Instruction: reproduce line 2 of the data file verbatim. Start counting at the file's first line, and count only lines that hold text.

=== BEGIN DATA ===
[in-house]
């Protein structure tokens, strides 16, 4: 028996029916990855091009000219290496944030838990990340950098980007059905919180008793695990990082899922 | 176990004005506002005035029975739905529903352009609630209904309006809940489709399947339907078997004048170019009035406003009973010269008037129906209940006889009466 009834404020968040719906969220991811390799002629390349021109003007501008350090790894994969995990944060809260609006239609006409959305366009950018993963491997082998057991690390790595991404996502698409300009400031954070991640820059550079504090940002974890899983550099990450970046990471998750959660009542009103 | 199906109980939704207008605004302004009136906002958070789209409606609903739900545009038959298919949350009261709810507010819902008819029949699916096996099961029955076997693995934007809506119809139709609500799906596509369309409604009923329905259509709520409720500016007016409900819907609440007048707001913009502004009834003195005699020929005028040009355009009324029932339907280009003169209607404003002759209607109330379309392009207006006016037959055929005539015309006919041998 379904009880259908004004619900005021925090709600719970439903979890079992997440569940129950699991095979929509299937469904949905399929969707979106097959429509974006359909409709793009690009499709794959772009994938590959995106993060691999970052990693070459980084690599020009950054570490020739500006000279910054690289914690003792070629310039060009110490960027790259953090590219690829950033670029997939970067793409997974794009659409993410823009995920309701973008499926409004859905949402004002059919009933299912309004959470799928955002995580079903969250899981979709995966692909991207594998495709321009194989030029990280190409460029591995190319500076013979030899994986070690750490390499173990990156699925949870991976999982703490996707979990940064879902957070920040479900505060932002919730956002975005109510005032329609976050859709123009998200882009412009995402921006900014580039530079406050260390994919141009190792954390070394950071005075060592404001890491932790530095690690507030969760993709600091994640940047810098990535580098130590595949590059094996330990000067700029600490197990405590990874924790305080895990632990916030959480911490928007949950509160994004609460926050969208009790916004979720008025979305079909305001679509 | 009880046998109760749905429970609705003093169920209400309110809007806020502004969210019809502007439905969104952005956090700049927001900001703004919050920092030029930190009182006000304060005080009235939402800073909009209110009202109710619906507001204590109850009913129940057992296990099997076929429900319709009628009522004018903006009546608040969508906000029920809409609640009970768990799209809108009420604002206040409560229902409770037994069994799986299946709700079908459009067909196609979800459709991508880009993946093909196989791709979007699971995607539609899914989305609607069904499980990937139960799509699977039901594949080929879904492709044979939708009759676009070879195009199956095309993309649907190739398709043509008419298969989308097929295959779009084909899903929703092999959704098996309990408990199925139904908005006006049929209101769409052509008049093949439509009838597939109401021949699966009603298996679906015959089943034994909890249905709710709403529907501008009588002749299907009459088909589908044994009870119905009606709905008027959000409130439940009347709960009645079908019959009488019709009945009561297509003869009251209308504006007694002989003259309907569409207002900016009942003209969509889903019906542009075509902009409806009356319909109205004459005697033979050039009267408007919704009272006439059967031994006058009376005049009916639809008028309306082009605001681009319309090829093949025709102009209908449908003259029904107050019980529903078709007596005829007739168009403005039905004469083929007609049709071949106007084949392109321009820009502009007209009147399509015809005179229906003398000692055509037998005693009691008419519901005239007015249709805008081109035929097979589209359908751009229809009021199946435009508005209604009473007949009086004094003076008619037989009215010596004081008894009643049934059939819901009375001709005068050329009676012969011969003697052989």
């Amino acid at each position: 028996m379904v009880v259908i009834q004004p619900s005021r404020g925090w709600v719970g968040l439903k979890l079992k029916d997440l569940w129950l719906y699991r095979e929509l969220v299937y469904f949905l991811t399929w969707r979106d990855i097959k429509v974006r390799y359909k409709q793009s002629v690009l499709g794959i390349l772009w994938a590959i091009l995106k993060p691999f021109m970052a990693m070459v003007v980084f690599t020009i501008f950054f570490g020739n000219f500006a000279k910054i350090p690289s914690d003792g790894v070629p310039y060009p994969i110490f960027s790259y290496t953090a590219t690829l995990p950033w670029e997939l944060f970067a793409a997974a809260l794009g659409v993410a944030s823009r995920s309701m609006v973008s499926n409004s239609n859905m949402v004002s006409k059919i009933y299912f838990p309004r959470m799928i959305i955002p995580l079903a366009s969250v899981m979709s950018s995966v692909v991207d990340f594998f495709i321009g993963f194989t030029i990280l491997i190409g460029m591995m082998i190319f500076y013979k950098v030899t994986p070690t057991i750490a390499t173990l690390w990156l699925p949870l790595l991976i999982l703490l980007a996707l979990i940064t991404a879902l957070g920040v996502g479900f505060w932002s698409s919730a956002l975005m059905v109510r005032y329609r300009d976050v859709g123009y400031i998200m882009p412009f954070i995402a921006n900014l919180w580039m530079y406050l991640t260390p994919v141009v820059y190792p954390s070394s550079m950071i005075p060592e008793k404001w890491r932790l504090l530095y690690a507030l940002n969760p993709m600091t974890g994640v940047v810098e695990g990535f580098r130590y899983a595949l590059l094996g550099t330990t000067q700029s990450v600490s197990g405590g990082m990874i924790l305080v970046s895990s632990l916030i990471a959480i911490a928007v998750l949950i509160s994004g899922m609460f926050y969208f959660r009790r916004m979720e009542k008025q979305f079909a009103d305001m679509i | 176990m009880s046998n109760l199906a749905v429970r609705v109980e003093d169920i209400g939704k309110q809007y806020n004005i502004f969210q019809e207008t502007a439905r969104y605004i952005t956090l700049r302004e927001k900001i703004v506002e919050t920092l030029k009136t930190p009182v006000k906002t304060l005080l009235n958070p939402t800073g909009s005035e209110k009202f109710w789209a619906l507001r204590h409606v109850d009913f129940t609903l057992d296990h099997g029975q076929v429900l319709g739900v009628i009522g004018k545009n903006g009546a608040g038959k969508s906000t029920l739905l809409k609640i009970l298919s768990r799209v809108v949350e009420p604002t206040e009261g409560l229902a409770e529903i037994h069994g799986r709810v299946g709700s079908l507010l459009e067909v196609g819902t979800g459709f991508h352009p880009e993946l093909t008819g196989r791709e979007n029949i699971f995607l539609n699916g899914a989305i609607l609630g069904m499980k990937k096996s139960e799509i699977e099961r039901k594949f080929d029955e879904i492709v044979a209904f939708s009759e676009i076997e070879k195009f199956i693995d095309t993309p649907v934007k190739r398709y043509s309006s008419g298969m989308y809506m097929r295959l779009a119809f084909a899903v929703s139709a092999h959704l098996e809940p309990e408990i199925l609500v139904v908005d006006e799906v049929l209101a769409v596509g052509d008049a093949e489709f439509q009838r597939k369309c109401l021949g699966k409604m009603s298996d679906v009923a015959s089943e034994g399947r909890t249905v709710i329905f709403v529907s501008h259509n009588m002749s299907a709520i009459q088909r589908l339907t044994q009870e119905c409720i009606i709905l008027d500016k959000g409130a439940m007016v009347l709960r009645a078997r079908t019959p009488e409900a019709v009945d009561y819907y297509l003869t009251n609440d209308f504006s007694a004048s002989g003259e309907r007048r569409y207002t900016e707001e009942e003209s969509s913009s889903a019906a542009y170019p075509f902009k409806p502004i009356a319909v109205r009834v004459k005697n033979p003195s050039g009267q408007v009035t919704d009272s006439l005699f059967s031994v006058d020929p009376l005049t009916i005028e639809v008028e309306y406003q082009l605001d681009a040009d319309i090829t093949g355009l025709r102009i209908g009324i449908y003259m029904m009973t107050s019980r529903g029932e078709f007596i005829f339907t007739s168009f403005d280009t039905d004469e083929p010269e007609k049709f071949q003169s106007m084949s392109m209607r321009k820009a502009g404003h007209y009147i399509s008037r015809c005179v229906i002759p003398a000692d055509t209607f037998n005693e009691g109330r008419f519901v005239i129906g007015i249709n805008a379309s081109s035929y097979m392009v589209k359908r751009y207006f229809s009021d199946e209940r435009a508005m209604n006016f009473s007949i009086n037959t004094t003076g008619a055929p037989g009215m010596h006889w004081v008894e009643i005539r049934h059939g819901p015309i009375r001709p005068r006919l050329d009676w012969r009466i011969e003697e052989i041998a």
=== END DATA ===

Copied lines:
């Protein structure tokens, strides 16, 4: 028996029916990855091009000219290496944030838990990340950098980007059905919180008793695990990082899922 | 176990004005506002005035029975739905529903352009609630209904309006809940489709399947339907078997004048170019009035406003009973010269008037129906209940006889009466 009834404020968040719906969220991811390799002629390349021109003007501008350090790894994969995990944060809260609006239609006409959305366009950018993963491997082998057991690390790595991404996502698409300009400031954070991640820059550079504090940002974890899983550099990450970046990471998750959660009542009103 | 199906109980939704207008605004302004009136906002958070789209409606609903739900545009038959298919949350009261709810507010819902008819029949699916096996099961029955076997693995934007809506119809139709609500799906596509369309409604009923329905259509709520409720500016007016409900819907609440007048707001913009502004009834003195005699020929005028040009355009009324029932339907280009003169209607404003002759209607109330379309392009207006006016037959055929005539015309006919041998 379904009880259908004004619900005021925090709600719970439903979890079992997440569940129950699991095979929509299937469904949905399929969707979106097959429509974006359909409709793009690009499709794959772009994938590959995106993060691999970052990693070459980084690599020009950054570490020739500006000279910054690289914690003792070629310039060009110490960027790259953090590219690829950033670029997939970067793409997974794009659409993410823009995920309701973008499926409004859905949402004002059919009933299912309004959470799928955002995580079903969250899981979709995966692909991207594998495709321009194989030029990280190409460029591995190319500076013979030899994986070690750490390499173990990156699925949870991976999982703490996707979990940064879902957070920040479900505060932002919730956002975005109510005032329609976050859709123009998200882009412009995402921006900014580039530079406050260390994919141009190792954390070394950071005075060592404001890491932790530095690690507030969760993709600091994640940047810098990535580098130590595949590059094996330990000067700029600490197990405590990874924790305080895990632990916030959480911490928007949950509160994004609460926050969208009790916004979720008025979305079909305001679509 | 009880046998109760749905429970609705003093169920209400309110809007806020502004969210019809502007439905969104952005956090700049927001900001703004919050920092030029930190009182006000304060005080009235939402800073909009209110009202109710619906507001204590109850009913129940057992296990099997076929429900319709009628009522004018903006009546608040969508906000029920809409609640009970768990799209809108009420604002206040409560229902409770037994069994799986299946709700079908459009067909196609979800459709991508880009993946093909196989791709979007699971995607539609899914989305609607069904499980990937139960799509699977039901594949080929879904492709044979939708009759676009070879195009199956095309993309649907190739398709043509008419298969989308097929295959779009084909899903929703092999959704098996309990408990199925139904908005006006049929209101769409052509008049093949439509009838597939109401021949699966009603298996679906015959089943034994909890249905709710709403529907501008009588002749299907009459088909589908044994009870119905009606709905008027959000409130439940009347709960009645079908019959009488019709009945009561297509003869009251209308504006007694002989003259309907569409207002900016009942003209969509889903019906542009075509902009409806009356319909109205004459005697033979050039009267408007919704009272006439059967031994006058009376005049009916639809008028309306082009605001681009319309090829093949025709102009209908449908003259029904107050019980529903078709007596005829007739168009403005039905004469083929007609049709071949106007084949392109321009820009502009007209009147399509015809005179229906003398000692055509037998005693009691008419519901005239007015249709805008081109035929097979589209359908751009229809009021199946435009508005209604009473007949009086004094003076008619037989009215010596004081008894009643049934059939819901009375001709005068050329009676012969011969003697052989």